Red carpet, red socks

An article in the Daily Mail, plugging the “Bootight” zoomed me back in time to 1979, when Apocalypse Now was premiering in Leicester Square.

I was wearing a stunning designer suit – £20 from Oxfam in Marylebone High Street, and an exquisite pair of knee-high, maroon leather stilleto-heeled boots that had cost a small fortune from Russell and Bromley. I always buy boots half a size larger than my size 5 foot, and wear socks under them.

On this particular occasion, the socks in question were bright red and fluffy, knee-length. The boots slipped over them perfectly.

The cinema was quite warm, and the film was long. My feet started getting very  hot, so I removed the boots.

When the film ended, my feet were three sizes larger than they had been at the beginning. They would not fit in the boots. No way at all.

Among the throng leaving the cinema was a woman in a stunning designer suit, with an exquisite pair of knee-high maroon leather boots swinging nonchalantly from one hand as she padded along the streets of London in knee-high red fluffy socks.

Bootights – you are over 30 years too late.

Next time: the skirt tucked into the knickers incident. 😉

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Death of a nasty bastid

On this day we celebrate the anniversary of the death in 1794 of that unpleasant man, Maximilien Marie Isidore de Robespierre.

In his quest to form a Utopian society in France he unleashed the full terror of the French Revolution. Fittingly, he met the same end to which he had so enthusiastically and mercilessly condemned so many misfortunates.

This is how Thomas Carlyle reported Robespierre’s personal rendezvous with the guillotine:

“All eyes are on Robespierre’s Tumbril, where he, his jaw bound in dirty linen, with his half-dead Brother, and half-dead Henriot, lie shattered; their ‘seventeen hours’ of agony about to end. The Gendarmes point their swords at him, to shew the people which is he. A woman springs on the Tumbril; clutching the side of it with one hand; waving the other Sibyl-like; and exclaims: ‘The death of thee gladdens my very heart, m’enivre de joie;’ Robespierre opened his eyes; ‘Scelerat, go down to Hell, with the curses of all wives and mothers!’–At the foot of the scaffold, they stretched him on the ground till his turn came. Lifted aloft, his eyes again opened; caught the bloody axe. Samson wrenched the coat off him; wrenched the dirty linen from his jaw: the jaw fell powerless, there burst from him a cry;–hideous to hear and see.”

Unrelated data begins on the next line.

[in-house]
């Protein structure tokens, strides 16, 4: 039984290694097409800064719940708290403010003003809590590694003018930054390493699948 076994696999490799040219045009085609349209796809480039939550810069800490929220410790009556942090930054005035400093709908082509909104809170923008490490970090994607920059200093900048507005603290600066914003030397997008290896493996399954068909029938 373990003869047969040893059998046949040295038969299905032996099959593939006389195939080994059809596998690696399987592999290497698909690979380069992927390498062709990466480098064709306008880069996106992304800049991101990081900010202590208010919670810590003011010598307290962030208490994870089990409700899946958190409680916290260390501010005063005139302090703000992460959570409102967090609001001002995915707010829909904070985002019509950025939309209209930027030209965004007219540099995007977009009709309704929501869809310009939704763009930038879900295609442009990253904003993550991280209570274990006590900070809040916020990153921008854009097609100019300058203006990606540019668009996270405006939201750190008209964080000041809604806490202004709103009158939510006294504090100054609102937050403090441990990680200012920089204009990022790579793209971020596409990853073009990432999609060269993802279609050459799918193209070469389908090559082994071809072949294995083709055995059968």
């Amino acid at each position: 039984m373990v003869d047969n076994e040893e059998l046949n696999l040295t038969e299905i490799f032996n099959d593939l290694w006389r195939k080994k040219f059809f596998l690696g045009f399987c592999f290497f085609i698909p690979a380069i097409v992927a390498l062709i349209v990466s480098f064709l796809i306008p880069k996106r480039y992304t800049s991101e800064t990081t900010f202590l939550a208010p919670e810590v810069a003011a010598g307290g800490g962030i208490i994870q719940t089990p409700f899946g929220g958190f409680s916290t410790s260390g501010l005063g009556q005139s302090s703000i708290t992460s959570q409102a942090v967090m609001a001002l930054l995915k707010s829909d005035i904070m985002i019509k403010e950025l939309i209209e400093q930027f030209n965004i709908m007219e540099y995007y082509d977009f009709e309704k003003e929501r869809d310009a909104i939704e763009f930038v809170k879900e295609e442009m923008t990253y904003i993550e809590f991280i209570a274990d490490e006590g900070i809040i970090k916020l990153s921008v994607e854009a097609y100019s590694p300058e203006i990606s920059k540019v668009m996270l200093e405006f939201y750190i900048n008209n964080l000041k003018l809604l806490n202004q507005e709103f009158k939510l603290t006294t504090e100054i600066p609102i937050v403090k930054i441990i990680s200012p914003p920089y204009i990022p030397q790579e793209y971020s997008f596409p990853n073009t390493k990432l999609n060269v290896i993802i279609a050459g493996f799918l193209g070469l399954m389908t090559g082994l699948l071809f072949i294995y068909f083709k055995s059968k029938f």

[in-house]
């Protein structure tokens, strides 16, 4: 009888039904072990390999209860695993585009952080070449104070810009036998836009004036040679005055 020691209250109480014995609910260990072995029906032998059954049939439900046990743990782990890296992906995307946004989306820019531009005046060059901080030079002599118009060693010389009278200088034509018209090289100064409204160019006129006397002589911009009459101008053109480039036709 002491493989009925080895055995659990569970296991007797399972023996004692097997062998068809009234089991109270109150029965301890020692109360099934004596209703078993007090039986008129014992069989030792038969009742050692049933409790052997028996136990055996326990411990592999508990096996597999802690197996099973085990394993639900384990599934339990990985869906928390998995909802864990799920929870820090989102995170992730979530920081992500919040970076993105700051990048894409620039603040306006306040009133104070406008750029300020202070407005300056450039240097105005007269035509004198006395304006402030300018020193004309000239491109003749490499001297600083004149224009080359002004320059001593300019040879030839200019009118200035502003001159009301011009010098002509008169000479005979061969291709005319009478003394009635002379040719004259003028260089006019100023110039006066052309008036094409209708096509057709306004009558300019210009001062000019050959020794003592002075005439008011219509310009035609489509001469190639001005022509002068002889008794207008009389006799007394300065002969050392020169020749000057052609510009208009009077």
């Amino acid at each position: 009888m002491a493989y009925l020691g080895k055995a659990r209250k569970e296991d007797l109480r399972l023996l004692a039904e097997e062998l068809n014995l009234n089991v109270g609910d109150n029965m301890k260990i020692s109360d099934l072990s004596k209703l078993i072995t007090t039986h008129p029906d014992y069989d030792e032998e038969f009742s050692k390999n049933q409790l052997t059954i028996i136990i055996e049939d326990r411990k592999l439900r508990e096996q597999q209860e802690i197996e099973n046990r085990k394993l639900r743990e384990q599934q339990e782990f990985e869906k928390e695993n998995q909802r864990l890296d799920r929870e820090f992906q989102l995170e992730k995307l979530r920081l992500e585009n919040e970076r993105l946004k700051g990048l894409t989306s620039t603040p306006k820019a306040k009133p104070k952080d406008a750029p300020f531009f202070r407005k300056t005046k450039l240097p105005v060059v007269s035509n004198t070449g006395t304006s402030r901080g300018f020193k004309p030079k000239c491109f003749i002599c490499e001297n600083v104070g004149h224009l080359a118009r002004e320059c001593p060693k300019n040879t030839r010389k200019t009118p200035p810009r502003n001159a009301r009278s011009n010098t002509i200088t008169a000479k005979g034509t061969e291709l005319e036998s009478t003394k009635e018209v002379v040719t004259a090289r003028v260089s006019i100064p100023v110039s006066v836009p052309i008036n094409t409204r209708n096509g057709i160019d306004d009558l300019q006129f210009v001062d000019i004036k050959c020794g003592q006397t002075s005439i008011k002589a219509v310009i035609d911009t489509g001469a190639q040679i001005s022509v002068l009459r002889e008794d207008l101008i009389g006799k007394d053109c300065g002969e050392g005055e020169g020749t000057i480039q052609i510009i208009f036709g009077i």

Image: Wikipedia

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Good afternoon

A great afternoon at La Grande Galerie yesterday, when Eileen and Wally celebrated the 3rd anniversay of their gallery opening.

The grey damp weather was successfully held at bay by light, airy marquees, and the event was very well attended.

Eileen and Wally, respectively glamorous and genial, really did put on a splendid show, and spoiled us disgracefully. Cocktails and never-ending trays of really classy and irresistible nibbles served by two very charming and persuasive gentlemen. Bang went the Dukan Diet for the afternoon. We were entertained by a live piano recital and later a lively rock band.